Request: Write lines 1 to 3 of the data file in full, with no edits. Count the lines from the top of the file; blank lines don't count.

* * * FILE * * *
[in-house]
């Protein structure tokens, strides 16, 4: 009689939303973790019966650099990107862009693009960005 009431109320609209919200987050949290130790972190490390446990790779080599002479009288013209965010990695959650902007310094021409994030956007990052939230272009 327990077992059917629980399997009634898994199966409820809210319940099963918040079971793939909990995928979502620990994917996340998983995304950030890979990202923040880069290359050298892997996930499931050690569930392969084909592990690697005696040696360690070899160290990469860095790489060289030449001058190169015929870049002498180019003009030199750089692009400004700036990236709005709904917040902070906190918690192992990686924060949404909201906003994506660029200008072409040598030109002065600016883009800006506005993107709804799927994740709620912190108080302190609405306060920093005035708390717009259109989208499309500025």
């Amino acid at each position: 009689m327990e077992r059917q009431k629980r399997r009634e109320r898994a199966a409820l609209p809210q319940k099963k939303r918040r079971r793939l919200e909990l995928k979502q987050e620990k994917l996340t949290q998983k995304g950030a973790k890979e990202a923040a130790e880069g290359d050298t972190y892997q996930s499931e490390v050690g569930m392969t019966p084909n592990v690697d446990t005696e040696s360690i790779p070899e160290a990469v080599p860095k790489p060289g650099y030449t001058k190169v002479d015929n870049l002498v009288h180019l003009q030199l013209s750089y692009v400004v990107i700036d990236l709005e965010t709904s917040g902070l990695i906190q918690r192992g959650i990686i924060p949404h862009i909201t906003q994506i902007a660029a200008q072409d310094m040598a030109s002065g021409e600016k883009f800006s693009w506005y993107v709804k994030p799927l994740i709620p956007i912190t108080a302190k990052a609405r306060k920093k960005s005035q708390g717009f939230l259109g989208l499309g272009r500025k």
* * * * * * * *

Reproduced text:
[in-house]
């Protein structure tokens, strides 16, 4: 009689939303973790019966650099990107862009693009960005 009431109320609209919200987050949290130790972190490390446990790779080599002479009288013209965010990695959650902007310094021409994030956007990052939230272009 327990077992059917629980399997009634898994199966409820809210319940099963918040079971793939909990995928979502620990994917996340998983995304950030890979990202923040880069290359050298892997996930499931050690569930392969084909592990690697005696040696360690070899160290990469860095790489060289030449001058190169015929870049002498180019003009030199750089692009400004700036990236709005709904917040902070906190918690192992990686924060949404909201906003994506660029200008072409040598030109002065600016883009800006506005993107709804799927994740709620912190108080302190609405306060920093005035708390717009259109989208499309500025």
């Amino acid at each position: 009689m327990e077992r059917q009431k629980r399997r009634e109320r898994a199966a409820l609209p809210q319940k099963k939303r918040r079971r793939l919200e909990l995928k979502q987050e620990k994917l996340t949290q998983k995304g950030a973790k890979e990202a923040a130790e880069g290359d050298t972190y892997q996930s499931e490390v050690g569930m392969t019966p084909n592990v690697d446990t005696e040696s360690i790779p070899e160290a990469v080599p860095k790489p060289g650099y030449t001058k190169v002479d015929n870049l002498v009288h180019l003009q030199l013209s750089y692009v400004v990107i700036d990236l709005e965010t709904s917040g902070l990695i906190q918690r192992g959650i990686i924060p949404h862009i909201t906003q994506i902007a660029a200008q072409d310094m040598a030109s002065g021409e600016k883009f800006s693009w506005y993107v709804k994030p799927l994740i709620p956007i912190t108080a302190k990052a609405r306060k920093k960005s005035q708390g717009f939230l259109g989208l499309g272009r500025k």